Calculates the location of quintic Bezier curve control points to create a C shaped curve that intersects points 0 (x0, y0) and point 1 (x1, y1) with slopes dydx0 and dydx1 respectively, and a second derivative of 0. The curve that results can approximate a line (curviness = 0), or in a smooth C shaped curve (curviness = 1)
The current implementation of this function is not optimized in anyway and has the following costs:
Computational Costs
~55 flops
Example:

static 
Calculates the value of dydx of a quintic Bezier curve derivative at u.
u  The u value of interest. Note that u must be [0,1] 
xpts  The 6 control points associated with the x axis 
ypts  The 6 control points associated with the y axis 
order  The order of the derivative. Currently only orders from 16 can be evaluated 
OpenSim::Exception  If u is outside [0,1] If xpts is not 6 elements long If ypts is not 6 elements long If the order is less than 1 If the order is greater than 6 
The  value of (d^n y)/(dx^n) evaluated at u 
Calculates the value of dydx of a quintic Bezier curve derivative at u. Note that a 2D Bezier curve can have an infinite number of derivatives, because x and y are functions of u. Thus
dy/dx = (dy/du)/(dx/du) d^2y/dx^2 = d/du(dy/dx)*du/dx = [(d^2y/du^2)*(dx/du)  (dy/du)*(d^2x/du^2)]/(dx/du)^2 *(1/(dx/du)) etc.
Computational Costs
This obviously only functions when the Bezier curve in question has a finite derivative. Additionally, higher order derivatives are more numerically expensive to evaluate than lower order derivatives. For example, here are the number of operations required to compute the following derivatives
Name : flops dy/dx : ~102 d2y/dx2 : ~194 d3y/dx3 : ~321 d4y/dx4 : ~426 d5y/dx5 : ~564 d6y/dx6 : ~739
Example:

static 
Calculates the value of a quintic Bezier derivative curve at value u.
u  The independent variable of a Bezier curve, which ranges between 0.0 and 1.0. 
pts  The locations of the control points in 1 dimension. 
order  The desired order of the derivative. Order must be >= 1 
OpenSim::Exception  if u is outside [0,1] pts is not 6 elements long if order is less than 1 
Calculates the value of a quintic Bezier derivative curve at value u. This calculation is achieved by taking the derivative of the row vector uV and multiplying it by the 6x6 coefficient matrix associated with a quintic Bezier curve, by the vector of Bezier control points, pV, in a particular dimension.
Pseudo code for the first derivative (order == 1) would be
uV = [5*u^4 4*u^3 3*u^2 2u 1 0]; cM = [ 1 5 10 10 5 1; 5 20 30 20 5 0; 10 30 30 10 0 0; 10 20 10 0 0 0; 5 5 0 0 0 0; 1 0 0 0 0 0 ]; pV = [x1; x2; x3; x4; x5; x6]; dxdu = (uV*cM)*pV
Note that the derivative of uV only needed to be computed to compute dxdu. This process is continued for all 5 derivatives of x(u) until the sixth and all following derivatives, which are 0. Higher derivatives w.r.t. to U are less expensive to compute than lower derivatives.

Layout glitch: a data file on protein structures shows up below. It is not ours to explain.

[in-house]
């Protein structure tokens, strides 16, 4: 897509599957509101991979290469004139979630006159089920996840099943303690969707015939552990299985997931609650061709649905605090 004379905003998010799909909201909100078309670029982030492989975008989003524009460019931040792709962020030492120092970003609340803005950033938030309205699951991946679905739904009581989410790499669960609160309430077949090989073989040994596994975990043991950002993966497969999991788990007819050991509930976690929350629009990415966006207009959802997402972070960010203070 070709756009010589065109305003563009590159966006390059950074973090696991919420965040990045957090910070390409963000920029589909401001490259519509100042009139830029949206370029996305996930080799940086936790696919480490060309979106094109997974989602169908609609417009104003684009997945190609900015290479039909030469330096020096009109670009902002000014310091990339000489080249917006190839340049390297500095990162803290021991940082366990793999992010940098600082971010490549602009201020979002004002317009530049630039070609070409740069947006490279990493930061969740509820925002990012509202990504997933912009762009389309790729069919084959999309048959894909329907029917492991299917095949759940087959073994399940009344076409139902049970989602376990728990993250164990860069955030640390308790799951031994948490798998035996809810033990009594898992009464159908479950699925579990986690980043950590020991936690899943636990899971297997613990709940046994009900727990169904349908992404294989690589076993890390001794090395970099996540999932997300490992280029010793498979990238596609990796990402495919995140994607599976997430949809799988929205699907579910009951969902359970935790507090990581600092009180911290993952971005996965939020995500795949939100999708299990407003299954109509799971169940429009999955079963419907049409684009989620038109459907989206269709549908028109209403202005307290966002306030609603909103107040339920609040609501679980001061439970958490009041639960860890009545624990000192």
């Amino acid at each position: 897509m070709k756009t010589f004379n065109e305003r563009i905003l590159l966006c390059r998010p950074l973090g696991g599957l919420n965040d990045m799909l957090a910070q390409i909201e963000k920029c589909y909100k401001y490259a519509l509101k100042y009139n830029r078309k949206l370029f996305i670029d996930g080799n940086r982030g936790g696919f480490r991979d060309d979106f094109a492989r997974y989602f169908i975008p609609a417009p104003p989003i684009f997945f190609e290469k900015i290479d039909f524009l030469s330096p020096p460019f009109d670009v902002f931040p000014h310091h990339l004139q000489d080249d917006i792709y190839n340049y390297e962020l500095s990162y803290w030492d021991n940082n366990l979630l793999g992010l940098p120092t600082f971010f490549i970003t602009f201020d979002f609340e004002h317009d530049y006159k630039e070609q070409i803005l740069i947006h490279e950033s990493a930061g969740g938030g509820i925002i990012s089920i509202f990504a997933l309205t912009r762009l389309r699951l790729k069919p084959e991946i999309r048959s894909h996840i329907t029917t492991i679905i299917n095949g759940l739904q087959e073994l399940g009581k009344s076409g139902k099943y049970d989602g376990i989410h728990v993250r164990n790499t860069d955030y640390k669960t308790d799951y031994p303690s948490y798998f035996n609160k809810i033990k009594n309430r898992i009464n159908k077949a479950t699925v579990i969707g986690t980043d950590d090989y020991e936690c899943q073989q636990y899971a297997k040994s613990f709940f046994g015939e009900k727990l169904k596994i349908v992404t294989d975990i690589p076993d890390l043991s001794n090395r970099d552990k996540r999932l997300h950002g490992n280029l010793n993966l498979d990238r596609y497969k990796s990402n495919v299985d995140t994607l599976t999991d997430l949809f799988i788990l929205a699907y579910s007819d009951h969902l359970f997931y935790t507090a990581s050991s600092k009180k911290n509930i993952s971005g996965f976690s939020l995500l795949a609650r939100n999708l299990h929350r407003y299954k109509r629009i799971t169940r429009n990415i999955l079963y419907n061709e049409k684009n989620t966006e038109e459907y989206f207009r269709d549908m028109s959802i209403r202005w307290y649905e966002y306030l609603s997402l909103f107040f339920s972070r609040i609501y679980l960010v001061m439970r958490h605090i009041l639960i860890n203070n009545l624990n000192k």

Computational Costs
dy/dx : ~50 flops d2x/du2: ~43 flops d3x/du3: ~34 flops d4x/du4: ~26 flops d5x/du5: ~15 flops d6x/du6: ~1 flop
Example:

static 
Calculates the value of a quintic Bezier curve at value u.
u  The independent variable of a Bezier curve, which ranges between 0.0 and 1.0. 
pts  The locations of the control points in 1 dimension. 
OpenSim::Exception  If u is outside of [0,1] if pts has a length other than 6 
Calculates the value of a quintic Bezier curve at value u. This calculation is achieved by multiplying a row vector comprised of powers of u, by the 6x6 coefficient matrix associated with a quintic Bezier curve, by the vector of Bezier control points, pV, in a particular dimension. The code to compute the value of a quintic bezier curve has been optimized to have the following cost:
Computational Costs
~54 flops
The math this function executes is described in pseudo code as the following:
uV = [u^5 u^4 u^3 u^2 u 1]; cM = [ 1 5 10 10 5 1; 5 20 30 20 5 0; 10 30 30 10 0 0; 10 20 10 0 0 0; 5 5 0 0 0 0; 1 0 0 0 0 0 ]; pV = [x1; x2; x3; x4; x5; x6]; xB = (uV*cM)*pV
Example:

static 
This function will compute the u value that corresponds to the given x for a quintic Bezier curve.
ax  The x value 
bezierPtsX  The 6 Bezier point values 
splineUX  The spline for the approximate x(u) curve 
tol  The desired tolerance on u. 
maxIter  The maximum number of Newton iterations allowed 
OpenSim::Exception  if ax is outside the range defined in this Bezier spline section if the desired tolerance is not met if the derivative goes to 0 to machine precision 
This function will compute the u value that corresponds to the given x for a quintic Bezier curve. This is accomplished by using an approximate spline inverse of u(x) to get a very good initial guess, and then one or two Newton iterations to polish the answer to the desired tolerance.
Computational Costs
~219 flops
Example: